African Time, African Space
Within the "anthropology of Islam," the problem of multiplicity tends to pose itself in either the most global or the most localized terms. On one hand, Islamic ideas and practices in geographically and socially disparate localities can be compared and contrasted with one another; or, alternatively, analysis may focus on variability within the confines of a single community. However, any such opposition of "local"
and "global" space is obviously too crude; between a single neighborhood of a single town and the worldwide community of Muslim believers, there are a variety of "middle grounds" to be taken into account. Nations constitute perhaps the most obvious of these middle grounds, and indeed anthropologists have not hesitated to write about Islam in Morocco, Indonesia, and Iran, for example. However, such a national approach is clearly inappropriate to studying of Islam in sub-Saharan Africa in any historical depth. Nations like Côte d'Ivoire are very recent creations. Koko quarter is literally older than Côte d'Ivoire. In an African context, it makes more sense to speak in regional than in national terms. In other words, one can analyze Islam in Koko in the more general framework of Islam in West Africa as a whole.
Curiously, anthropologists have had very little to say about Islam in West Africa in general. By and large, the "anthropology of Islam" has bypassed sub-Saharan Africa, despite the large number of anthropologists who have studied African societies. Indeed, anthropologists have made noteworthy contributions to the study of Islam in specific West African communities, contributions that have exhibited a considerable knowledge of and sensitivity to issues in Islam. Nevertheless, the focus of these studies has been on issues other than the study of Islam per se, and anthropologists have by and large left the field of discourse on Islam in West Africa to specialists in other fields, for the most part Islamicists and historians.
However, in studying Islam within a specific local community such as Koko, it is essential to situate it within the broader context of Islam in West Africa. The way in which this broader context is characterized becomes crucial. In particular, change over time—the conversion of non-Muslims to Islam, the abandonment by Muslim communities of certain conceptions of Islam in favor of others—is hardly a phenomenon peculiar to Koko. The most obvious way of characterizing such changes in West Africa has been in terms of progressive stages of Islamization. Seen in this light, competing conceptions of Islam, locally as well as regionally, can be
identified as representing different stages. The problems with such an approach are legion. At its worst, this kind of developmentalism is easily combined with an explicitly or implicitly racist evolutionary discourse. Islamic civilization is contrasted to the intrinsic savageness of the generic African, who is only capable of assimilating Islam gradually, bit by bit. The following passage (published as late as 1959!) exemplifies this kind of thinking:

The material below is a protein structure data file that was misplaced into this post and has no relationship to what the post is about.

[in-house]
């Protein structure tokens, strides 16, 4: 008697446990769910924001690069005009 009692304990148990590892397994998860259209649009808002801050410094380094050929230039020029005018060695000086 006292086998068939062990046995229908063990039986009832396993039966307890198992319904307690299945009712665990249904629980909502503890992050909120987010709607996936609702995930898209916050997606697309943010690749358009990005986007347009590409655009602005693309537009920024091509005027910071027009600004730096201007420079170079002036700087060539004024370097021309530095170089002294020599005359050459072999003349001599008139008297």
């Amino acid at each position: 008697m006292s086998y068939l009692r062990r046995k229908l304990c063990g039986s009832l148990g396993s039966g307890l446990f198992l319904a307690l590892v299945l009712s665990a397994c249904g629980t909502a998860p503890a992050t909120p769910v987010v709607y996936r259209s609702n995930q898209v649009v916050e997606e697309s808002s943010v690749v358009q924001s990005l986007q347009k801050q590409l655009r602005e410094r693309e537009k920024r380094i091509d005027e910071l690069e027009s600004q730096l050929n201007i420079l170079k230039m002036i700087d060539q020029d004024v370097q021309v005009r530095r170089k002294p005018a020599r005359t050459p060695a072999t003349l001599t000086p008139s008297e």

The difference between Islam as a developed civilization with a body of religious doctrine and the African religio-social systems with which it is in contact is so profound that the psychological shock of conversion would seem as great as with Christianity. It is not so in practice. The reason is that African Islam in contact with animists is characterized by a series of gradations which act as insulators passing Islamic radiation on, diminuendo, to animist societies. Thus the form in which Islam first makes its impact upon the animist seems little removed from animism. This gives Islam the advantage of rarely finding itself in direct contact with animists in a form whose cultural level is too high to render mutual understanding possible.
(Trimingham 1959: 33)
The author goes on to identify three stages "in the assimilation of Islamic culture": first, "the infiltration of elements of Islamic culture into animist life"; second, "conversion, characterized more by the break with the old order than the adoption of the new"; and, only finally, "the gradual process by which Islam changes the life of the community" (ibid.: 34). Different conceptions of Islam in West Africa are hierarchically evaluated in terms of their degree of Africanness; the less "African," the better. The purity (at least the relative purity) of Islamic civilization is directly contrasted to the essential animism of Africans.
Such crude characterizations, typical of some schools of colonial discourse about Islam in Africa, have fortunately and most justifiably fallen into disrepute.
However, there are still scholars who continue to conceptualize Islam in West Africa in terms of a series of progressive